A gender gap in financial health has existed for a long time, where many women have come up against income disparities, limited support for caring for children or aging parents, and a lack of financial education. Despite these challenges, women are becoming standouts in their careers and leading more of their household’s financial decision-making. With only one in five women feeling financially healthy versus 29% of men1, it’s time the wave of change continues to help more women feel economically empowered. Here are several moves you can make to support your financial health and be better prepared for your future.
Talking about money can feel overwhelming. Still, it’s important to openly discuss your finances with your partner to identify any issues, pinpoint common goals, and make sure you’re on the same page financially. Your household finances should be a joint responsibility, and when you create a plan together, you’re more likely to support each other in accomplishing your goals. You don’t want to wait until there is a problem before discussing money. To get the ball rolling on a money conversation, start by asking yourself and your partner:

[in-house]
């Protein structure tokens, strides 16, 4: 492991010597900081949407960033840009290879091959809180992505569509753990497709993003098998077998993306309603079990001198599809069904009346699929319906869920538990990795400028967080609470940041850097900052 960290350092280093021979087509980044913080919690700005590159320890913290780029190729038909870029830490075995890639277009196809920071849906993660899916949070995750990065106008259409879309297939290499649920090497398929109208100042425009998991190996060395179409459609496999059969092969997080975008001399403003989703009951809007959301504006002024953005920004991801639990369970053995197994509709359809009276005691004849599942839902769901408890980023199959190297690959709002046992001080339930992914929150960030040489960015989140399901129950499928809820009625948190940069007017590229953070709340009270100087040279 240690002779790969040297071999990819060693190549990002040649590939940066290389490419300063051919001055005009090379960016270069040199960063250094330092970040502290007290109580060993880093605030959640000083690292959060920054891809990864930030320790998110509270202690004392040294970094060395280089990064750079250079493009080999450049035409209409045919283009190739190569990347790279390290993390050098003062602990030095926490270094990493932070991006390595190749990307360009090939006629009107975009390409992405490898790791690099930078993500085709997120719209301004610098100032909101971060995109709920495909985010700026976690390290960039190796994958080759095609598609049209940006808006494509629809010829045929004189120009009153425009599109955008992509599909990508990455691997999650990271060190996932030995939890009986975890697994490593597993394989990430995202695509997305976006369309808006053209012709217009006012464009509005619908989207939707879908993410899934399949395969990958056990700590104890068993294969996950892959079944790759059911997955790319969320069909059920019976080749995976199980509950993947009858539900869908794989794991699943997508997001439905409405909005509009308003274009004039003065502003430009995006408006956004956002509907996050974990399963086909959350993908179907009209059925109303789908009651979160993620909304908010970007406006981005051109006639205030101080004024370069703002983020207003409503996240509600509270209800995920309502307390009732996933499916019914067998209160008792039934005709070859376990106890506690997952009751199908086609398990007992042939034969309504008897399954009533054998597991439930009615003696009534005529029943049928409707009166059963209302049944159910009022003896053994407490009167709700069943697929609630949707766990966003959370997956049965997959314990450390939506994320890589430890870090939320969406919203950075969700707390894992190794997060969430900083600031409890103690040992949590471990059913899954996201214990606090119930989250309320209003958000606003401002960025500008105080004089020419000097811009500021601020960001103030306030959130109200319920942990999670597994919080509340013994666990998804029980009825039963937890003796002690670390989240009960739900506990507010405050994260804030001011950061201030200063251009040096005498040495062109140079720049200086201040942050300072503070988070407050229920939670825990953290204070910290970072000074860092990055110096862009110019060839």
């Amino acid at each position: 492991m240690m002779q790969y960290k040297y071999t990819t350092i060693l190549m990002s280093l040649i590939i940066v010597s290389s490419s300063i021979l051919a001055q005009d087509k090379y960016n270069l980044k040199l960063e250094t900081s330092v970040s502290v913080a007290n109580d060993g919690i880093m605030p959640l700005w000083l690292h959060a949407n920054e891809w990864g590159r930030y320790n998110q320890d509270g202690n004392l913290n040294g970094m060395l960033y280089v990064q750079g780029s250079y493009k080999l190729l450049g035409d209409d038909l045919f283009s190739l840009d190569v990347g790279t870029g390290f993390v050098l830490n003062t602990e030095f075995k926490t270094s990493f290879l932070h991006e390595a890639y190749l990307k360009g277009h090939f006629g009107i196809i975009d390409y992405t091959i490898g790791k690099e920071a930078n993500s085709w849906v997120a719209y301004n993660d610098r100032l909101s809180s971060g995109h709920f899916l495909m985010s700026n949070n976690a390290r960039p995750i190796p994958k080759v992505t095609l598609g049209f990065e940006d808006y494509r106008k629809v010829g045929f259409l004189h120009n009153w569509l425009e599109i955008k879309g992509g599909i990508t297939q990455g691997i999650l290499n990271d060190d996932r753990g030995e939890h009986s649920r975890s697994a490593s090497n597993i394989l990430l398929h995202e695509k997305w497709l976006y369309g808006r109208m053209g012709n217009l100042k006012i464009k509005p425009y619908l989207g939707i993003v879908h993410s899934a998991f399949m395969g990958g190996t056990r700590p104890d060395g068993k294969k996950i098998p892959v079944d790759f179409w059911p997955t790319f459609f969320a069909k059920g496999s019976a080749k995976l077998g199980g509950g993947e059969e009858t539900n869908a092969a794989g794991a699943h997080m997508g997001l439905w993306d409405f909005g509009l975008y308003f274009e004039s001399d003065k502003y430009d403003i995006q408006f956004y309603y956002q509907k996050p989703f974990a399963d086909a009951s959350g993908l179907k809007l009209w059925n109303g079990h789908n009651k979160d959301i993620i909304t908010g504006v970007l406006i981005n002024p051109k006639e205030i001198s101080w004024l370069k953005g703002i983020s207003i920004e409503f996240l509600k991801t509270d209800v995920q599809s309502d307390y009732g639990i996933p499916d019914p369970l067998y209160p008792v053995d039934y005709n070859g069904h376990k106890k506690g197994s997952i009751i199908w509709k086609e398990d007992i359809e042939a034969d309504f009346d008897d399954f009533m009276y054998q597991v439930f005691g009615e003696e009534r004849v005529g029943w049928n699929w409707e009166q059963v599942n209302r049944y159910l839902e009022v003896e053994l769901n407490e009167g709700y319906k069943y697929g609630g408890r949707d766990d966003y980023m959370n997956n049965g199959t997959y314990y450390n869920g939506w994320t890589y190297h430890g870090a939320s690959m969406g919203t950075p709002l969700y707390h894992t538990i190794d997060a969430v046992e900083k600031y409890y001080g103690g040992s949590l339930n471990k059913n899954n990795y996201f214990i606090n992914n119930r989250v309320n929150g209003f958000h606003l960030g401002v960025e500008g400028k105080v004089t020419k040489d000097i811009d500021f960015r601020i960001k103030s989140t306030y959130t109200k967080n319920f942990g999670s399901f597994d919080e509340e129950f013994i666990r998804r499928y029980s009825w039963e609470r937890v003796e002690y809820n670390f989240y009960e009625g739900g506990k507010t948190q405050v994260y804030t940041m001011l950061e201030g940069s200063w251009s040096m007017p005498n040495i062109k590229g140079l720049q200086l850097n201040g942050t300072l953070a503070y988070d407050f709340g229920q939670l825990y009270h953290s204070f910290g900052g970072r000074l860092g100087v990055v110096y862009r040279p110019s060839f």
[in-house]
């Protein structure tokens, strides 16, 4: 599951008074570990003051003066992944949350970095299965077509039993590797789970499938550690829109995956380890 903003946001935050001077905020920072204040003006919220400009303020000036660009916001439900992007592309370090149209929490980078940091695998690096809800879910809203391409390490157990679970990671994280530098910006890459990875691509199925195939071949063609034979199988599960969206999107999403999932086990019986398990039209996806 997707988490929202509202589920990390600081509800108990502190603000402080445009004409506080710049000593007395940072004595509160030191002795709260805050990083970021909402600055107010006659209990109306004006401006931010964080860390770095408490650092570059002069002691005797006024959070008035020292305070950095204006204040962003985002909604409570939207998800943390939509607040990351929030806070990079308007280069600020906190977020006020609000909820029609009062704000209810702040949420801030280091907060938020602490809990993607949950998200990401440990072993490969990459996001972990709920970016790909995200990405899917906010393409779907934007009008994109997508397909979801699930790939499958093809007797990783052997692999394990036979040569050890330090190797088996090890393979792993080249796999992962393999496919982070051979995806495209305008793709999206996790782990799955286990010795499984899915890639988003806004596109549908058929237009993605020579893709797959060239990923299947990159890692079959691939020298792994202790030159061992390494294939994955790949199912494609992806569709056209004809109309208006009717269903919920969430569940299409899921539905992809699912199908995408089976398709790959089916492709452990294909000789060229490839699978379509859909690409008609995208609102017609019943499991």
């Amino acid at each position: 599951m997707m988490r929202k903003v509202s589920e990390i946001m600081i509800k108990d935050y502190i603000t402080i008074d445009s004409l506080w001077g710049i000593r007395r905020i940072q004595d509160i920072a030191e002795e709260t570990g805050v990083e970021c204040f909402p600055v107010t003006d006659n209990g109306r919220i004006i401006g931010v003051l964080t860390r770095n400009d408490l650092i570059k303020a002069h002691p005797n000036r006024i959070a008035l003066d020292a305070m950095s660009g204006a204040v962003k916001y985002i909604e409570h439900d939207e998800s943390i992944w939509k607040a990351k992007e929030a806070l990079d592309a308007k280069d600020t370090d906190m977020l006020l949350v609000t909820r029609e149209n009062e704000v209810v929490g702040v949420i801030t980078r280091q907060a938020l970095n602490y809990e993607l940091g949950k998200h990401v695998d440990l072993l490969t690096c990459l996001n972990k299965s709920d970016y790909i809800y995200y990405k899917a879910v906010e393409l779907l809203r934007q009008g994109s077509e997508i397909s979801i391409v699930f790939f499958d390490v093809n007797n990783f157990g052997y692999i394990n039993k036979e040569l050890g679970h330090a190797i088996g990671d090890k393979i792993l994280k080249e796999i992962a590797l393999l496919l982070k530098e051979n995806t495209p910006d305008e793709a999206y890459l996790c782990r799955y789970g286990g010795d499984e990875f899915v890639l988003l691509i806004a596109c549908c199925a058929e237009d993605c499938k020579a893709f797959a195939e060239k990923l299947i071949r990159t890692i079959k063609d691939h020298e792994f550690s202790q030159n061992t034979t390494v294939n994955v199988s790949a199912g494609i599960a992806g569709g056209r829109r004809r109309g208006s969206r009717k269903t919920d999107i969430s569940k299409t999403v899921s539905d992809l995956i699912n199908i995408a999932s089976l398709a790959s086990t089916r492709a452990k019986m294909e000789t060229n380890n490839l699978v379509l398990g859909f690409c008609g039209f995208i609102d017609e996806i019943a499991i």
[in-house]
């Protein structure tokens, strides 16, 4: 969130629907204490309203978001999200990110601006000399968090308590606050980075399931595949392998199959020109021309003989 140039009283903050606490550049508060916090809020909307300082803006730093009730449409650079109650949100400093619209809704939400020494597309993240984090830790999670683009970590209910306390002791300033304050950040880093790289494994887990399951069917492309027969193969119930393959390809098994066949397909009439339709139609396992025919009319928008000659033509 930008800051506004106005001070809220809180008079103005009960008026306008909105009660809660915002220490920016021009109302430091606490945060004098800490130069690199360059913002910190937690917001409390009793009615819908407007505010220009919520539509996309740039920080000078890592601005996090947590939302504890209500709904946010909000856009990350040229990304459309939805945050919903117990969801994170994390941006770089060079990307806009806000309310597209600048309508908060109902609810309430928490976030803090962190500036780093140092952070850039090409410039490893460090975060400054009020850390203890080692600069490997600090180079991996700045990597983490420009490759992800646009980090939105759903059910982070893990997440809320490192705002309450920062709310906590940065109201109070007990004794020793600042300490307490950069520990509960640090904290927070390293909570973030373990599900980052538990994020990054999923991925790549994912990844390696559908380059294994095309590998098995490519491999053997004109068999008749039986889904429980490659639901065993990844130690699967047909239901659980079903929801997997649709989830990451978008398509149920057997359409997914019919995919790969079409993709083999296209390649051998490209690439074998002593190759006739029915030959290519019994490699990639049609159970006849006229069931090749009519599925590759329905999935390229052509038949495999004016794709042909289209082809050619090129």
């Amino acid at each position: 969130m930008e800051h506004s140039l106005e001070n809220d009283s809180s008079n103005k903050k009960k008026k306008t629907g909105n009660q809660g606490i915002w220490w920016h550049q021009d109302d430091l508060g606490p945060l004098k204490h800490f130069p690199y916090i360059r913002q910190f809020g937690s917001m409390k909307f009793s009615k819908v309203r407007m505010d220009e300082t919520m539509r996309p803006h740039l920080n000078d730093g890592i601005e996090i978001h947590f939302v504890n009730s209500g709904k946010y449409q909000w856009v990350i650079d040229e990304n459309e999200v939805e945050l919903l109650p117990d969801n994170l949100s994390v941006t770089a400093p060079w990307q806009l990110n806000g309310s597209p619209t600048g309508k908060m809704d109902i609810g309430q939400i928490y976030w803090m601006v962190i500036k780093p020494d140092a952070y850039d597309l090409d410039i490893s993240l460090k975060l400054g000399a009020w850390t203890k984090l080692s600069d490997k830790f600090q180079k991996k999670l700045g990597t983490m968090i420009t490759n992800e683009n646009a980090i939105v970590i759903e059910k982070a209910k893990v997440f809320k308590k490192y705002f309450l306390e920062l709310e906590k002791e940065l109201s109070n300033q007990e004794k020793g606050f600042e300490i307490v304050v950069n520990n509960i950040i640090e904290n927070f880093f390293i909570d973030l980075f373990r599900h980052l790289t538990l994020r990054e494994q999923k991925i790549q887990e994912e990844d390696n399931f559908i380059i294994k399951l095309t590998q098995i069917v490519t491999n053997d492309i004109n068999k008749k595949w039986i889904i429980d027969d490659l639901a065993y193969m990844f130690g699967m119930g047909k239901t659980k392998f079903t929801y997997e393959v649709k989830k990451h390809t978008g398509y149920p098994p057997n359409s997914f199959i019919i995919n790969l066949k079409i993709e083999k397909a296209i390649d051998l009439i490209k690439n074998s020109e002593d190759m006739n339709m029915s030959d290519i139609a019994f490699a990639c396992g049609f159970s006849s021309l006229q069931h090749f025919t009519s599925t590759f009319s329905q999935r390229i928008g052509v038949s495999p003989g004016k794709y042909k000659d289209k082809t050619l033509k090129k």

Be an active listener and create a safe space for sharing any worries and possible solutions. While in the past many women felt they lacked a voice regarding their family’s finances, a growing number are taking a more active role. Take time to agree upon which financial items you will be responsible for and how you can take a more collaborative approach to managing your money.
Whether you are single or married, saving money for a rainy day can help minimize financial stress in an emergency. Even if it’s a small amount of your income each month, building up a cash reserve can put you in much better financial standing if you have unexpected car or house repairs, medical bills, or suddenly face a loss of income or job change. Having a financial safety net to fall back on helps you avoid increasing credit card debt or needing to ask family members for a loan.